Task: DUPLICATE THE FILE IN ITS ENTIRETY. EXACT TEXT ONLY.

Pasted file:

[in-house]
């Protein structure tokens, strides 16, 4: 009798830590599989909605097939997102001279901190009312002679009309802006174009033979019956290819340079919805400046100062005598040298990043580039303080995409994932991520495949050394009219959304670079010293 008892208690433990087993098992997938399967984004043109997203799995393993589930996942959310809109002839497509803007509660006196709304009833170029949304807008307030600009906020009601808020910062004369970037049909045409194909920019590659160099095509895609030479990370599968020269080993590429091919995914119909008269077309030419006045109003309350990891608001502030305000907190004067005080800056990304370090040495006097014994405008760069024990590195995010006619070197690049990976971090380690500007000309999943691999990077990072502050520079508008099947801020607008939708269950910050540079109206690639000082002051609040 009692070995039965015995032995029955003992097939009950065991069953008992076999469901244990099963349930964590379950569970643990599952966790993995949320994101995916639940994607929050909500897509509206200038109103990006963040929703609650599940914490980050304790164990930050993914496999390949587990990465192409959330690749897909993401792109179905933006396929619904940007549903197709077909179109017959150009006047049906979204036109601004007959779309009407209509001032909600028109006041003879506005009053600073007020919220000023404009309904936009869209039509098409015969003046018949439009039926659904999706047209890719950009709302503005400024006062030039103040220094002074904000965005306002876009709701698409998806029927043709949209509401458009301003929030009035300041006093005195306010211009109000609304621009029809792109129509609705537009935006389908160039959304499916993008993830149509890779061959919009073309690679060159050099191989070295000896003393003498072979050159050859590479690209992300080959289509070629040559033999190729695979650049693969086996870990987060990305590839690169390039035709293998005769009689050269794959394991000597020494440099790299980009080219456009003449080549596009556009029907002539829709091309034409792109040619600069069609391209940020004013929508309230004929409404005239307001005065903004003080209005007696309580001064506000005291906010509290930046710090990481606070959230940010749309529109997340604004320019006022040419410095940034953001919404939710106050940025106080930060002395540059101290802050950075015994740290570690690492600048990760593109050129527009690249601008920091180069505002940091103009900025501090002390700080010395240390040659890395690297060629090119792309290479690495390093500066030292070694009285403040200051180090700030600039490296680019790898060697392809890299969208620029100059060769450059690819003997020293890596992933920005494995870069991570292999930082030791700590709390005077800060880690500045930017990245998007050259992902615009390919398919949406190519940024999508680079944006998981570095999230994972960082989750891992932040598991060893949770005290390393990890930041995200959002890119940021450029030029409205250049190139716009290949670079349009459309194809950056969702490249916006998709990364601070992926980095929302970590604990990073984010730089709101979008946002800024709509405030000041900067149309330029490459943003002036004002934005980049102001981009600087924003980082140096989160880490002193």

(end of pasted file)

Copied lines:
[in-house]
């Protein structure tokens, strides 16, 4: 009798830590599989909605097939997102001279901190009312002679009309802006174009033979019956290819340079919805400046100062005598040298990043580039303080995409994932991520495949050394009219959304670079010293 008892208690433990087993098992997938399967984004043109997203799995393993589930996942959310809109002839497509803007509660006196709304009833170029949304807008307030600009906020009601808020910062004369970037049909045409194909920019590659160099095509895609030479990370599968020269080993590429091919995914119909008269077309030419006045109003309350990891608001502030305000907190004067005080800056990304370090040495006097014994405008760069024990590195995010006619070197690049990976971090380690500007000309999943691999990077990072502050520079508008099947801020607008939708269950910050540079109206690639000082002051609040 009692070995039965015995032995029955003992097939009950065991069953008992076999469901244990099963349930964590379950569970643990599952966790993995949320994101995916639940994607929050909500897509509206200038109103990006963040929703609650599940914490980050304790164990930050993914496999390949587990990465192409959330690749897909993401792109179905933006396929619904940007549903197709077909179109017959150009006047049906979204036109601004007959779309009407209509001032909600028109006041003879506005009053600073007020919220000023404009309904936009869209039509098409015969003046018949439009039926659904999706047209890719950009709302503005400024006062030039103040220094002074904000965005306002876009709701698409998806029927043709949209509401458009301003929030009035300041006093005195306010211009109000609304621009029809792109129509609705537009935006389908160039959304499916993008993830149509890779061959919009073309690679060159050099191989070295000896003393003498072979050159050859590479690209992300080959289509070629040559033999190729695979650049693969086996870990987060990305590839690169390039035709293998005769009689050269794959394991000597020494440099790299980009080219456009003449080549596009556009029907002539829709091309034409792109040619600069069609391209940020004013929508309230004929409404005239307001005065903004003080209005007696309580001064506000005291906010509290930046710090990481606070959230940010749309529109997340604004320019006022040419410095940034953001919404939710106050940025106080930060002395540059101290802050950075015994740290570690690492600048990760593109050129527009690249601008920091180069505002940091103009900025501090002390700080010395240390040659890395690297060629090119792309290479690495390093500066030292070694009285403040200051180090700030600039490296680019790898060697392809890299969208620029100059060769450059690819003997020293890596992933920005494995870069991570292999930082030791700590709390005077800060880690500045930017990245998007050259992902615009390919398919949406190519940024999508680079944006998981570095999230994972960082989750891992932040598991060893949770005290390393990890930041995200959002890119940021450029030029409205250049190139716009290949670079349009459309194809950056969702490249916006998709990364601070992926980095929302970590604990990073984010730089709101979008946002800024709509405030000041900067149309330029490459943003002036004002934005980049102001981009600087924003980082140096989160880490002193």